Interest Groups, also called special interest group, advocacy group, or pressure group, any association of individuals or organizations, usually formally organized, that, on the basis of one or more shared concerns, attempts to influence public policy in its favor. All interest groups share a desire to affect government policy to benefit themselves or their causes. Their goal could be a policy that exclusively benefits group members or one segment of society (e.g., government subsidies for farmers) or a policy that advances a broader public purpose (e.g., improving air quality). They attempt to achieve their goals by lobbying that is, by attempting to bring pressure to bear on policy makers to gain policy outcomes in their favor.
Furthermore, interest groups exist at all levels of government—national, state, provincial, and local—and increasingly they have occupied an important role in international affairs. The common goals and sources of interest groups obscure, however, the fact that they vary widely in their form and lobbying strategies both within and across political systems. This article provides a broad overview that explains these differences and the role that interest groups play in society.
There Contribution in different fields in India
- Business Groups – Federation of Indian Chamber of Commerce and Industry (FICCI), Associated Chamber of Commerce and Industry of India (ASSOCHAM) etc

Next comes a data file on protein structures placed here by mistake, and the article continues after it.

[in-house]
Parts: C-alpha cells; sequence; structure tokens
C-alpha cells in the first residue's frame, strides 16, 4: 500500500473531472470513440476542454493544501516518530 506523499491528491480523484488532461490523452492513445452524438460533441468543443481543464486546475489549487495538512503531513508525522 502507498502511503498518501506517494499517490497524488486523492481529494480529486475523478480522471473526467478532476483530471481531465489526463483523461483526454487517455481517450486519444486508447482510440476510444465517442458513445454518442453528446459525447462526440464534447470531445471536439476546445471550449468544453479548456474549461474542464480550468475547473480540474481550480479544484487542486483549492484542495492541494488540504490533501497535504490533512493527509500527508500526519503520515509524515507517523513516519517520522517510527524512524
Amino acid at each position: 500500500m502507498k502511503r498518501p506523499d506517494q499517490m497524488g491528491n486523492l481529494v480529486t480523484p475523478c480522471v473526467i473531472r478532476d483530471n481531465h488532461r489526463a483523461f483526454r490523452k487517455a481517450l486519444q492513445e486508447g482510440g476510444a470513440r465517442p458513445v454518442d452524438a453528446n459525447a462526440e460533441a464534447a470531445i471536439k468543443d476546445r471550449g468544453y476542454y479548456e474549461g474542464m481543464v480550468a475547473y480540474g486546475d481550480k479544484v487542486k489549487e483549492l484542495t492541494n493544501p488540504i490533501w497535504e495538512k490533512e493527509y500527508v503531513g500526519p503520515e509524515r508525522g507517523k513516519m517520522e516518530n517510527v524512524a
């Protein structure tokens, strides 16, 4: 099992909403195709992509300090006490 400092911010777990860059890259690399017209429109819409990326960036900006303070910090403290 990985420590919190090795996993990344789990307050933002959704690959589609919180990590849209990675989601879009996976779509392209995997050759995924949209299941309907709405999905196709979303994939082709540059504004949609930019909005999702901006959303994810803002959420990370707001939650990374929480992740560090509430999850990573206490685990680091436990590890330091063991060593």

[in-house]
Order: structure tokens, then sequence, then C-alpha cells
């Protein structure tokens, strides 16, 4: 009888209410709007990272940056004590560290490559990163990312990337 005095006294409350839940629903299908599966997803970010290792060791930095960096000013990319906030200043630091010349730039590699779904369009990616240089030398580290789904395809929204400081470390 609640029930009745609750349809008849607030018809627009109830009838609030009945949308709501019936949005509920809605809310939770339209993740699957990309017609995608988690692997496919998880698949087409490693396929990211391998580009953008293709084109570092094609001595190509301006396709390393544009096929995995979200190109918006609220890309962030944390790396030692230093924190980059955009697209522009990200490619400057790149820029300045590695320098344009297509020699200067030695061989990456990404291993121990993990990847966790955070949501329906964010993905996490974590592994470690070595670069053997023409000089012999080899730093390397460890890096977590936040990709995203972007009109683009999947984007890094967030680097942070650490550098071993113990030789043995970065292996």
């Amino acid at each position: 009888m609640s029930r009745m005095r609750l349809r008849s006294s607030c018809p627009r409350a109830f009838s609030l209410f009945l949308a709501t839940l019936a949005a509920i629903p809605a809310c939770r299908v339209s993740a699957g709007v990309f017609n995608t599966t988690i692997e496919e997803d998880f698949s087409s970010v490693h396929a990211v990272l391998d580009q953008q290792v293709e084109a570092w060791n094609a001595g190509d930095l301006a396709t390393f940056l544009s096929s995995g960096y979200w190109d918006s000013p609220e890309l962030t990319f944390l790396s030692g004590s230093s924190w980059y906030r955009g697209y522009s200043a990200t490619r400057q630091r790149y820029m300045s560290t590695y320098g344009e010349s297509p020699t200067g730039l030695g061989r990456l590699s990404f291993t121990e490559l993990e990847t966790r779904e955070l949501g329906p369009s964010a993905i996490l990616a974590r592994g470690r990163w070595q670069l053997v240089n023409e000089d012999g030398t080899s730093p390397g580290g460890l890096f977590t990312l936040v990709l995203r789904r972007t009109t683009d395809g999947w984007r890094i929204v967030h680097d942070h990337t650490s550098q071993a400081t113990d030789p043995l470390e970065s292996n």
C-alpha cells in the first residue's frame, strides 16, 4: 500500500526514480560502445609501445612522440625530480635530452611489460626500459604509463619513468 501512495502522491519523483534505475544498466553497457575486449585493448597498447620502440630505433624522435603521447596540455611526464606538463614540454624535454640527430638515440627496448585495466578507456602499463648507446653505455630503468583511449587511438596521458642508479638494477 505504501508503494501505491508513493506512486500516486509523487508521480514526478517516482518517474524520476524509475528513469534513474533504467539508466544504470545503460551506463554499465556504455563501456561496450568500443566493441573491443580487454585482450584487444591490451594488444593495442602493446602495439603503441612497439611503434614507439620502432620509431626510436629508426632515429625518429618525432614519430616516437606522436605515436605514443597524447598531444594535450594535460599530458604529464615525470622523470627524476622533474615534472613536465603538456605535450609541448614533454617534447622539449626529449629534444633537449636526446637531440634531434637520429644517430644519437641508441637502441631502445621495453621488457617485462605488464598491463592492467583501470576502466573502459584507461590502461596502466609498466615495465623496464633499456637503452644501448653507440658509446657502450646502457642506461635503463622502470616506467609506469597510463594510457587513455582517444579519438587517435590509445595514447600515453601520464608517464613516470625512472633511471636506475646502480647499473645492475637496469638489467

- Trade Unions – Indian National Trade Union Congress (INTUC), Hind Mazdoor Sabha (HMS), Bharatiya Mazdoor Sangh (BMS)
- Educational Field :- PRATHAM
- Professional Groups – Indian Medical Association (IMA), Bar Council of India (BCI), All India Federation of University and College Teachers (AIFUCT)
- Agrarian Groups- All India Kisan Sabha, Bharatiya Kisan Union, etc
- Tribal Groups – National Socialist Council of Nagaland (NSCN), Tribal National Volunteers (TNU) in Tripura, League of Assam, etc.
- Ideology based Groups – Narmada Bachao Andolan, Chipko Movement, Women’s Rights Organisation, India Against Corruption etc.
Interest Groups may achieve their targets through various means- legal or illegal, peaceful or violent, honest or corrupt etc. That’s why there are some issues with these groups which create problems in the society like narrow views regarding government programme and policies, lead the public against the government, riots, act as barriers in development work etc.
Even the politicians and bureaucrats are themselves forming interest groups and try to maximize their own interests. These negative aspects should be checked by the state which has to play the role of referee and comes out with policies which benefit every group of the society.